AJL17050 Ethnography of North American Indigenous Peoples

Faculty of Arts
Autumn 2024
Extent and Intensity
0/2/0. 6 credit(s). Type of Completion: zk (examination).
Teacher(s)
doc. PhDr. Tomáš Pospíšil, Ph.D. (lecturer)
Jeffrey Alan Vanderziel, B.A. (lecturer)
Guaranteed by
doc. PhDr. Tomáš Pospíšil, Ph.D.
Department of English and American Studies – Faculty of Arts
Contact Person: Tomáš Hanzálek
Supplier department: Department of English and American Studies – Faculty of Arts
Timetable of Seminar Groups
AJL17050/01: Thu 18:00–19:40 D33, except Mon 18. 11. to Sun 24. 11., J. Vanderziel
AJL17050/02: Thu 12:00–13:40 B2.42, except Mon 18. 11. to Sun 24. 11., J. Vanderziel
Prerequisites
( AJL01002 Practical English II || AJ01002 Practical English II ) && ( AJL07002 Intro. to American Studies II || AJ07002 Intro. to American Studies II )
This seminar is a survey of the history, culture, life-way, social organization, and world views of the aboriginal inhabitants (i.e. Native Americans) of Canada and the United States. The course uses a geographic approach to these issues, examining how Native American cultures adapted to each of the nine geographic regions into which North America is divided for this course. From each region, a selection of readings focusing on one specific group will be used as a model for the other groups in the region. Readings for this course will be extensive and include ethnographic, ethno-historical and historical texts, as well as traditional Native American folklore. In addition, video taped materials will be used.
Course Enrolment Limitations
The course is also offered to the students of the fields other than those the course is directly associated with.
The capacity limit for the course is 40 student(s).
Current registration and enrolment status: enrolled: 0/40, only registered: 47/40, only registered with preference (fields directly associated with the programme): 45/40
fields of study / plans the course is directly associated with
Course objectives
Upon completion of the course, the student will be able to identify the major cultural traditions of the aboriginal inhabitants of North America. They will be be able to explain the relationship between the environment of specific regions and the cultural manifestations associated with that region. They will be able to recognize material culture associated with specific regions and explain the relationship between material and non-material culture in pre-Columbian North America.
Learning outcomes
Upon completion of the course, the student will be able to identify the major cultural traditions of the aboriginal inhabitants of North America. They will be be able to explain the relationship between the environment of specific regions and the cultural manifestations associated with that region. They will be able to recognize material culture associated with specific regions and explain the relationship between material and non-material culture in pre-Columbian North America.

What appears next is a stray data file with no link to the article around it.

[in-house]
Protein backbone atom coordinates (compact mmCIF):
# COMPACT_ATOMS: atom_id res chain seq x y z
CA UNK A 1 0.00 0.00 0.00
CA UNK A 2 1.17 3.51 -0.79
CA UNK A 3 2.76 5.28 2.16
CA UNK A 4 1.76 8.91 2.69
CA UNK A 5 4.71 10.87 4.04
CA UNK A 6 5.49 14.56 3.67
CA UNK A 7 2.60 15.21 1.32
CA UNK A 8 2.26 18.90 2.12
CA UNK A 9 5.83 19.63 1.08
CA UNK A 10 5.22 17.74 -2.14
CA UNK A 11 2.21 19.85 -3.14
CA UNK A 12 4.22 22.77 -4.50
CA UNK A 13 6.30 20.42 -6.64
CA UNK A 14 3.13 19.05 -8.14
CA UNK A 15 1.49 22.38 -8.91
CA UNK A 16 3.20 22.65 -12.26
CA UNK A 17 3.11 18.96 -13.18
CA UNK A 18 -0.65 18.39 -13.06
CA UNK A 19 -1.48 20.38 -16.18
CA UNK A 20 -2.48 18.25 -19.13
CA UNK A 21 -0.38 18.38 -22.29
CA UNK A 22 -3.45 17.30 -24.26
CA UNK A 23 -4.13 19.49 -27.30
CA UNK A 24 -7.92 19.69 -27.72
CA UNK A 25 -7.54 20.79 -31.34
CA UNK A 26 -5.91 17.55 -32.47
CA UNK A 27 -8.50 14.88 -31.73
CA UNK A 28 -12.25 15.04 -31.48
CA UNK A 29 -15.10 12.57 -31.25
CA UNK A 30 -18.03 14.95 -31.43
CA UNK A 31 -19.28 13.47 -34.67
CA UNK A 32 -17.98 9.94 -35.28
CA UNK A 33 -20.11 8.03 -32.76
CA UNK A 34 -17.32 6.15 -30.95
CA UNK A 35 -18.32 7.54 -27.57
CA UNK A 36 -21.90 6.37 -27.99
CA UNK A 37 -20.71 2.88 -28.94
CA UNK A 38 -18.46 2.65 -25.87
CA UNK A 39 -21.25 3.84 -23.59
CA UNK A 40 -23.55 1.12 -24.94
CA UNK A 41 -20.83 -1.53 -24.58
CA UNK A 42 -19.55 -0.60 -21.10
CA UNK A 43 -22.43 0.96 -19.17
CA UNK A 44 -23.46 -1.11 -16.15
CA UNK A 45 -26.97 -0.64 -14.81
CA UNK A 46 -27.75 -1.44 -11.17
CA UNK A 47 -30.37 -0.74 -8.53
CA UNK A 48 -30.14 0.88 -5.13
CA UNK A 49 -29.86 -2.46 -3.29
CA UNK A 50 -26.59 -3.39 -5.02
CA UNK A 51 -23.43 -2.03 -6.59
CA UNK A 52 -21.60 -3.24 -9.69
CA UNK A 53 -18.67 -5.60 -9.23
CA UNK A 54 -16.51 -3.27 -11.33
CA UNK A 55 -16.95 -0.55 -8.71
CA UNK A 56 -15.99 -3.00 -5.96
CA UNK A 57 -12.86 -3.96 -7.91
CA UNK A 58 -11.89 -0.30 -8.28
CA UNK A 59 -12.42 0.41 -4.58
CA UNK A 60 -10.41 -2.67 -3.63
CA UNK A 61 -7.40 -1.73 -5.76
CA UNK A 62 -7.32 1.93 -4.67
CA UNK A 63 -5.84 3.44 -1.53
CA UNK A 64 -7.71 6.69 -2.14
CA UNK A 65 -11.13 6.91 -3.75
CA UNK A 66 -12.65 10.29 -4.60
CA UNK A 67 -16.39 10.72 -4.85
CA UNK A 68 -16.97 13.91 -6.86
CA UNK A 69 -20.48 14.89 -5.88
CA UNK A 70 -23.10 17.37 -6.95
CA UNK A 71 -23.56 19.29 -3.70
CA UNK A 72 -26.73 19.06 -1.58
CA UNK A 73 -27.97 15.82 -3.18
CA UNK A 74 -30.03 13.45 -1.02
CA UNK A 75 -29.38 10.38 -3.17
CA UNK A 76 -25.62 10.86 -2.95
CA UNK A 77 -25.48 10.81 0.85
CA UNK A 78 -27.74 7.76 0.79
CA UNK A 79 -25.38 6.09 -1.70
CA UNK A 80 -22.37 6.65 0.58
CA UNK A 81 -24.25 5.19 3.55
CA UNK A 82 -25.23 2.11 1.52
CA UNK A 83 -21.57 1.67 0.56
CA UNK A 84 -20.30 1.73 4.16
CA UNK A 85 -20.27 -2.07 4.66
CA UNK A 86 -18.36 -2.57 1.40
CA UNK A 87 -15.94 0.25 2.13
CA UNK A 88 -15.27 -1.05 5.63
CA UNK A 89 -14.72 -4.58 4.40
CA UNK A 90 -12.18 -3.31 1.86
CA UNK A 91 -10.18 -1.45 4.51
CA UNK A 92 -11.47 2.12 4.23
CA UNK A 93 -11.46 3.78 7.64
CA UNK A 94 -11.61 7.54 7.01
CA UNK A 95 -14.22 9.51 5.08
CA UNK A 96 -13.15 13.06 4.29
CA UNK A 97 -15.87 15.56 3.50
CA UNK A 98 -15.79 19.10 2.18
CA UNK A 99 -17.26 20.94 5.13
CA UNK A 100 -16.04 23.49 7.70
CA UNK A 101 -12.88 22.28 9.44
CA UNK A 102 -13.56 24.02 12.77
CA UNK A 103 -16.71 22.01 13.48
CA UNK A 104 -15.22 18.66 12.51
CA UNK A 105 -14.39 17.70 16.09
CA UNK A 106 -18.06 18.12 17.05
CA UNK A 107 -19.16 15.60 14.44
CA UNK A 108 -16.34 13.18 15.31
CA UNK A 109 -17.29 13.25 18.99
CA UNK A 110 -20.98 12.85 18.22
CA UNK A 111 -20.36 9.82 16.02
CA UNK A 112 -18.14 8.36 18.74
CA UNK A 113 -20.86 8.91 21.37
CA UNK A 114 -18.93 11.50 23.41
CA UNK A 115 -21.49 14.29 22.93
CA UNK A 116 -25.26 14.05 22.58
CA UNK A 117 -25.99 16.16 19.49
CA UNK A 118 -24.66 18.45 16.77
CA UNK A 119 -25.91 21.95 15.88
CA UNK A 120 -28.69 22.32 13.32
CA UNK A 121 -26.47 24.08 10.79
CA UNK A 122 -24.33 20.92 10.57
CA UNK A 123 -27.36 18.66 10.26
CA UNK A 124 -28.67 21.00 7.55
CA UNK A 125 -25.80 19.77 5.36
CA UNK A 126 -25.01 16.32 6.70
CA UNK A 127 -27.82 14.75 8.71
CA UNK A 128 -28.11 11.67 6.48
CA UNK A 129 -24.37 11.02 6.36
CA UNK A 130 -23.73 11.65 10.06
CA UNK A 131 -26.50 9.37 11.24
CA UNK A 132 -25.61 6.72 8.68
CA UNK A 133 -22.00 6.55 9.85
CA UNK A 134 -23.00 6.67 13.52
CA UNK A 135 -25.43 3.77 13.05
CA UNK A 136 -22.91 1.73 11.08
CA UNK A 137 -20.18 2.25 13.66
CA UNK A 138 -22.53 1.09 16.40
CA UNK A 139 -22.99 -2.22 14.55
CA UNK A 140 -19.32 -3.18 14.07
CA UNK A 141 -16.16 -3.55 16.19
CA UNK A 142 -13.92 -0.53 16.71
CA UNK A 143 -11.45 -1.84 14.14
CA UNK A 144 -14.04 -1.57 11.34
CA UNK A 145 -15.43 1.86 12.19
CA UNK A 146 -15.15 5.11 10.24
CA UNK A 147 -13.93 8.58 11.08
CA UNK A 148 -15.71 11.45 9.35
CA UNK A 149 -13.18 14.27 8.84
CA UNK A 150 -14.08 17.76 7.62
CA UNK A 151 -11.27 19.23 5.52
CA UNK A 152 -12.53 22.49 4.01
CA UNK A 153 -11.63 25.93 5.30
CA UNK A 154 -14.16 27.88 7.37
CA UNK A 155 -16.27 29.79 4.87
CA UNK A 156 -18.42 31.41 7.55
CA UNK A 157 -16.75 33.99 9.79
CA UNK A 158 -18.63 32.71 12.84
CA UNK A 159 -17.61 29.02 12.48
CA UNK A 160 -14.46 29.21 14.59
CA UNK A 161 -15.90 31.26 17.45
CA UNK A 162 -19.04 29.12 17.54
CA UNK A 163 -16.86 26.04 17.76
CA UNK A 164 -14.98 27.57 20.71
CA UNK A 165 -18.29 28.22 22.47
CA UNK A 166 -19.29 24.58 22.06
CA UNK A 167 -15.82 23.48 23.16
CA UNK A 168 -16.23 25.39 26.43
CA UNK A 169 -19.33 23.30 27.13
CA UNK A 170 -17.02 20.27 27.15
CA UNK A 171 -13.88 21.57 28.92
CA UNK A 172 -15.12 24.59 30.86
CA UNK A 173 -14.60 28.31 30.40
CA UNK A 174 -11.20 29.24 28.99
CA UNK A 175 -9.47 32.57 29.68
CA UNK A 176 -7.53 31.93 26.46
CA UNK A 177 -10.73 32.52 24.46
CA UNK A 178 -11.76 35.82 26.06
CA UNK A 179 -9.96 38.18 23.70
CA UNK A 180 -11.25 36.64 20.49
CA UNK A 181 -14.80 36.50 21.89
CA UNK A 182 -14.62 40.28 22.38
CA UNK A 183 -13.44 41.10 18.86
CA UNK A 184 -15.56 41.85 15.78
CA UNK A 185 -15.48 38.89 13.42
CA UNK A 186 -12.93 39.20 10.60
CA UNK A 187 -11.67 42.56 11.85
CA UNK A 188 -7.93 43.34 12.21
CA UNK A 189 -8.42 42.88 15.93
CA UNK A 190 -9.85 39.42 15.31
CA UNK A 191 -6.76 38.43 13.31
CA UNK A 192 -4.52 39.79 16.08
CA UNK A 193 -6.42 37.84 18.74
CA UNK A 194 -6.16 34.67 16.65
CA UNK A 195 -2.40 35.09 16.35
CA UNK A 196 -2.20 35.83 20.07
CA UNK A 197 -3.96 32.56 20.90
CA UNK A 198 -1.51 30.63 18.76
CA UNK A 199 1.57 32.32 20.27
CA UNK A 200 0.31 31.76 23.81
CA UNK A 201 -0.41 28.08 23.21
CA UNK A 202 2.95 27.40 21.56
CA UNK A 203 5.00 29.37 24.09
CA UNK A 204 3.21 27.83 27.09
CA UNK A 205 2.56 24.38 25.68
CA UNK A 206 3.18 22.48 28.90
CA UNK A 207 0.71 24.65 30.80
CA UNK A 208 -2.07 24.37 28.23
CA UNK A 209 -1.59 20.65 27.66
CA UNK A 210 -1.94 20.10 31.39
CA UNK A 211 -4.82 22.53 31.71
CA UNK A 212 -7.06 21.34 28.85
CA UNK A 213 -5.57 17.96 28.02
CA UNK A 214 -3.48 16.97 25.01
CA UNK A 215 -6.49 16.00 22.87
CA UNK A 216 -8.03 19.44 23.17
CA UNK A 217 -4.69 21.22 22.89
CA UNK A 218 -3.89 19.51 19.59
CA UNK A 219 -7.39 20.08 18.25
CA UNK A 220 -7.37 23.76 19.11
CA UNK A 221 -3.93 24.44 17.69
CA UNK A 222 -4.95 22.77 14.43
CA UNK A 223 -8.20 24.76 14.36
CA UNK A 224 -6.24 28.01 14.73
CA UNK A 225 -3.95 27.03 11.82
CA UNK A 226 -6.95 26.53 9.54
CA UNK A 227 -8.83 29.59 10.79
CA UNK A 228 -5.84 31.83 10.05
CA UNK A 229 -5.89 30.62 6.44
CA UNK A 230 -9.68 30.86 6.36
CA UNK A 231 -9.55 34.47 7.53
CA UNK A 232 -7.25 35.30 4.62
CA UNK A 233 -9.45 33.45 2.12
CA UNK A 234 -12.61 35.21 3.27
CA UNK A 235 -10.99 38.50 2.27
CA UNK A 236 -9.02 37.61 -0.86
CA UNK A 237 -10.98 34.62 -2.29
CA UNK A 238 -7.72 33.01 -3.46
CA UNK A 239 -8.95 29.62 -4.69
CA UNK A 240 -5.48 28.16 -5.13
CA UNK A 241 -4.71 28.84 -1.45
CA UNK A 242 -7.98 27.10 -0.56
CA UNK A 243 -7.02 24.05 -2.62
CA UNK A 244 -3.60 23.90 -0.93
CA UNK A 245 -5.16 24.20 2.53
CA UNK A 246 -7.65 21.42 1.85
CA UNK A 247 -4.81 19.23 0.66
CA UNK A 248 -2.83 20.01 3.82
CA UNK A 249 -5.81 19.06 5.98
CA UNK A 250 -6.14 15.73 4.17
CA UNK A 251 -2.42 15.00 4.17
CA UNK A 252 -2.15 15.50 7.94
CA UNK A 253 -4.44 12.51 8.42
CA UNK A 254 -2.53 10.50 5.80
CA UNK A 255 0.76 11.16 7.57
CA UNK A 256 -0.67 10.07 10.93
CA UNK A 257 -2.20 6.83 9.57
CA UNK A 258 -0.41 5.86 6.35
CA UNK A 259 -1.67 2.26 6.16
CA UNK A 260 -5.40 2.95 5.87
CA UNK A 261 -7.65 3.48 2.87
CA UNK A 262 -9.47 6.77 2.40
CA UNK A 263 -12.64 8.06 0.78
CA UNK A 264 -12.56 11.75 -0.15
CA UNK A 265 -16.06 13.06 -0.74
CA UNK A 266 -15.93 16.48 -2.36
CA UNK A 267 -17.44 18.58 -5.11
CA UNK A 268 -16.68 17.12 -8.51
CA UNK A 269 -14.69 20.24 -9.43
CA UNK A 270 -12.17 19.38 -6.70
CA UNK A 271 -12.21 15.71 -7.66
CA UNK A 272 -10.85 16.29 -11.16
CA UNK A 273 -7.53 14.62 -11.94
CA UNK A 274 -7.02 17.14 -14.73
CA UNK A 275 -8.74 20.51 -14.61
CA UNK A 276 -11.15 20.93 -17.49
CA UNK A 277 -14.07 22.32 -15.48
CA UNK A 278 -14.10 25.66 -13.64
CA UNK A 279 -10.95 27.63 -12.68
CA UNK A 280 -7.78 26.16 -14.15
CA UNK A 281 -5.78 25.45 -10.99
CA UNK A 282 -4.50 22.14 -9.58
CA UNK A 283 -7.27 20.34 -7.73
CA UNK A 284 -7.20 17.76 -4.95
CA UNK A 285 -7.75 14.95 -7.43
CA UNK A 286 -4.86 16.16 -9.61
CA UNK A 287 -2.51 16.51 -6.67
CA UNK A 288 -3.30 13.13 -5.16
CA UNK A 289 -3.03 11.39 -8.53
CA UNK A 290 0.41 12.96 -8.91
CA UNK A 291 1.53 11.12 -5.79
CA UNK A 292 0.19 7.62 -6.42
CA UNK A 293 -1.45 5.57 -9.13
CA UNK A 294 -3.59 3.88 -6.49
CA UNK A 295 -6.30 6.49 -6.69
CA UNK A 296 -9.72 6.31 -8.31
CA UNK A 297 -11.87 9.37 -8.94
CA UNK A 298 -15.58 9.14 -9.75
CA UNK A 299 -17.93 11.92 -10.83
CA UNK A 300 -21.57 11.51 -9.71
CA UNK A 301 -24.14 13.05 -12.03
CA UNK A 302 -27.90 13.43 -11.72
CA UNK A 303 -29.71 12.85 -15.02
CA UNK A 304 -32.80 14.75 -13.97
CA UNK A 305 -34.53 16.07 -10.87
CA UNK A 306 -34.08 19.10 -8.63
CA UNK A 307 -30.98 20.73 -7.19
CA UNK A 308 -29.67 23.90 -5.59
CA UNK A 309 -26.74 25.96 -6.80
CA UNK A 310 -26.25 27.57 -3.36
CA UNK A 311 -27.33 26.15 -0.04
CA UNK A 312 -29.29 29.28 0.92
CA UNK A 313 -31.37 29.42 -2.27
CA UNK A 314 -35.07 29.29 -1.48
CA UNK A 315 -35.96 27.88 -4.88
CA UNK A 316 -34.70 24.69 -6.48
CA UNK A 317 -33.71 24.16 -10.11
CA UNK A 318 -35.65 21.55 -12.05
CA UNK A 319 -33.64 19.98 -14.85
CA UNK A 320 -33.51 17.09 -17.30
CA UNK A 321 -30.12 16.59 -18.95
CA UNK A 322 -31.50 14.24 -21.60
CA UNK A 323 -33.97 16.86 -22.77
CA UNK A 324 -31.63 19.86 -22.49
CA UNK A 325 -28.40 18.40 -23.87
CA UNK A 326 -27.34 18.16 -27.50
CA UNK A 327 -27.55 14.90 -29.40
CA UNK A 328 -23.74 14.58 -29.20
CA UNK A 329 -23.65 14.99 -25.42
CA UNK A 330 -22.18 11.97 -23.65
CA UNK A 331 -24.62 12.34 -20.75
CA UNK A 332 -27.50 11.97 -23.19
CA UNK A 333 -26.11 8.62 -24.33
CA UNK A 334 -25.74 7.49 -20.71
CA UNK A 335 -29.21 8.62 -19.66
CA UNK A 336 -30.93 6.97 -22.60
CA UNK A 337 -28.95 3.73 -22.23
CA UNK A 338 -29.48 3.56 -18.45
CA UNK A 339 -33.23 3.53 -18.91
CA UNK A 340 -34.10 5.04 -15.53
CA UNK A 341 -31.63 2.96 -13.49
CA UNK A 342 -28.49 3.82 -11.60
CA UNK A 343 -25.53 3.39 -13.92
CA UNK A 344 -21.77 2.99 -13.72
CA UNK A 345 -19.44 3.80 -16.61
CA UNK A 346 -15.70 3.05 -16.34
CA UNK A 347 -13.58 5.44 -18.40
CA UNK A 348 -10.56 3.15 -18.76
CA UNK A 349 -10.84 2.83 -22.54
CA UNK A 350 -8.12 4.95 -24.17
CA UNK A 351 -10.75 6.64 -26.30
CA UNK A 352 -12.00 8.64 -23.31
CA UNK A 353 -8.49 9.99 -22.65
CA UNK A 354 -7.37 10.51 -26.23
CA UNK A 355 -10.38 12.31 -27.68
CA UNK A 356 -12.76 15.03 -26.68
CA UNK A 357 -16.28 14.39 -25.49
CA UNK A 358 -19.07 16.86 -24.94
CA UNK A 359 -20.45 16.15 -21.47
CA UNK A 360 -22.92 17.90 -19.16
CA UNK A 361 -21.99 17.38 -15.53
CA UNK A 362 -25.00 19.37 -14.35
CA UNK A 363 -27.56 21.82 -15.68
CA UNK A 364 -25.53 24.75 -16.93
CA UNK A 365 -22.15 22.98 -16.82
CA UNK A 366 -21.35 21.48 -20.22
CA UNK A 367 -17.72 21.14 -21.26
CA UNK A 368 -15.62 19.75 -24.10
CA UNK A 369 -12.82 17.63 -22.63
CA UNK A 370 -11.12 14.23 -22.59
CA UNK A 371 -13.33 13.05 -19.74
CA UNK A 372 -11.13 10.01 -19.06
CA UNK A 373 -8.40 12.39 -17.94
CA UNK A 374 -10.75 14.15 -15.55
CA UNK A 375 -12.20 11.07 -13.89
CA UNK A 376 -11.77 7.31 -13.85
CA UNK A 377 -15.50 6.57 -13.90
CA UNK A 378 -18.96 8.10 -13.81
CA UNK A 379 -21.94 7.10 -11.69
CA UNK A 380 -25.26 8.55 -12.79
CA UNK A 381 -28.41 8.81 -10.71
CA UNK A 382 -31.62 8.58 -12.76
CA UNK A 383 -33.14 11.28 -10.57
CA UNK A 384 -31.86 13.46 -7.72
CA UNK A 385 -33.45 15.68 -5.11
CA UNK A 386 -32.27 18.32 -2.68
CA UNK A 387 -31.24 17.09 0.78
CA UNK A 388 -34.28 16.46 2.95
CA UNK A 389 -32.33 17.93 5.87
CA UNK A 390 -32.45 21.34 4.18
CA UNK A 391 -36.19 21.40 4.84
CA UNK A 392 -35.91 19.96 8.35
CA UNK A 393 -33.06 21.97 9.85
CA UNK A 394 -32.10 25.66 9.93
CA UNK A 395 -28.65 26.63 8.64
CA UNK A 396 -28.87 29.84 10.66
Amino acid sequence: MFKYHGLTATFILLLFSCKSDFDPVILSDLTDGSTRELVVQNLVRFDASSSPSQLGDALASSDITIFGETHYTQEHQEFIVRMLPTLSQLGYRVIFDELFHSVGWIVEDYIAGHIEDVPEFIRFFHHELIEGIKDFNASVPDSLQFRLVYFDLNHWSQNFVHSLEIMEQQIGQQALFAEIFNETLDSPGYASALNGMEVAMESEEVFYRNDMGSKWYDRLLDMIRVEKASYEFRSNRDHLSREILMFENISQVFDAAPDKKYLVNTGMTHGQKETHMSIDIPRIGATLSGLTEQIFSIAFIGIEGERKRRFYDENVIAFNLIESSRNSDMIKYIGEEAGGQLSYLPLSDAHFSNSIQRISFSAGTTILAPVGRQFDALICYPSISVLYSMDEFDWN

Syllabus
  • Week 1: Course Introduction; Introduction to Anthropological Principles: Social and Political Structures, Technology, Languages, Archaeological Principles
  • Week 2: The Arrival of People in the Americas: the Paleo-Indian and Archaic Periods
  • Week 3: Arctic (Part I)
  • Week 4: Arctic (Part II), Sub-Arctic
  • Week 5: Eastern Woodlands: Northeast
  • Week 6: Eastern Woodlands: Southeast and Mississippi River Valley
  • Week 7: Great Plains
  • Week 8: Southwest (Part I)
  • Week 9: Southwest (Part II)
  • Week 10: California (Part I)
  • Week 11: California (Part II), Great Basin
  • Week 12: Northwest Coast (Part I)
  • Week 13: Northwest Coast (Part II)
Literature
    required literature
  • Ballatine, Betty and Ian. 1993. The Native Americans: an illustrated history, Atlanta: Turner Publishing Co.
  • Chance, Norman A. n.d. Iñupiat of Arctic Alaska http://arcticcircle.uconn.edu/CulturalViability/Inupiat/.
  • Cushing, Frank Hamilton 1979. Zuñi. Selected Writings of Frank Hamilton Cushing (Edited by Jesse Green). Lincoln: University of Nebraska Press.
  • Downs, James F. 1966 The Two Worlds of the Washo. An Indian Tribe of California. New York: Holt, Rinehart and Winston.
  • Heizer, Robert F. and Albert B. Elsasser 1980. The Natural World of the California Indians. Berkeley: University of California Press.
  • Hoebel, E. Adamson 1978. The Cheyennes. Indians of the Great Plains. New York: Holt, Rinehart and Winston.
  • Hudson, Charles 1976. The Southeastern Indians. Knoxville: University of Tennessee Press.
  • Leacock, Eleanor 1986. “The Montagnais-Naskapi of the Labrador Peninsula” in Native Peoples: The Canadian Experience, pp. 156-177. Edited by R. Bruce Morrison and C. Roderick Wilson. Toronto: Oxford University Press.
  • Parsons, Elsie Clews. 1921. “Hopi Mothers and Children” in Man, Volume 21 (July 1921), pp. 98-104
  • Rohner, Ronald P. and Evelyn C. 1970. The Kwakiutl. Indians of British Columbia, New York: Holt, Rinehart and Winston.
  • Trigger, Bruce G. 1969. The Huron. Farmers of the North. New York: Holt, Rinehart and Winston.
    not specified
  • Forde, C. Daryll. 1931. “Hopi Agriculture and Land Ownership” in The Journal of the Royal Anthropological Institute of Great Britain and Ireland, Vol. 61 (Jul., 1931), pp. 357-405
Teaching methods
A 1.5 hour seminar per week
Assessment methods
Assessment: in-class written test, based on both material presented in seminar and the readings.
Language of instruction
English
Further Comments
The course is taught annually.
Teacher's information
http://elf.phil.muni.cz/elf/course/view.php?id=581
The course is also listed under the following terms Autumn 2020, Autumn 2021, Autumn 2022, Autumn 2023.
  • Enrolment Statistics (recent)
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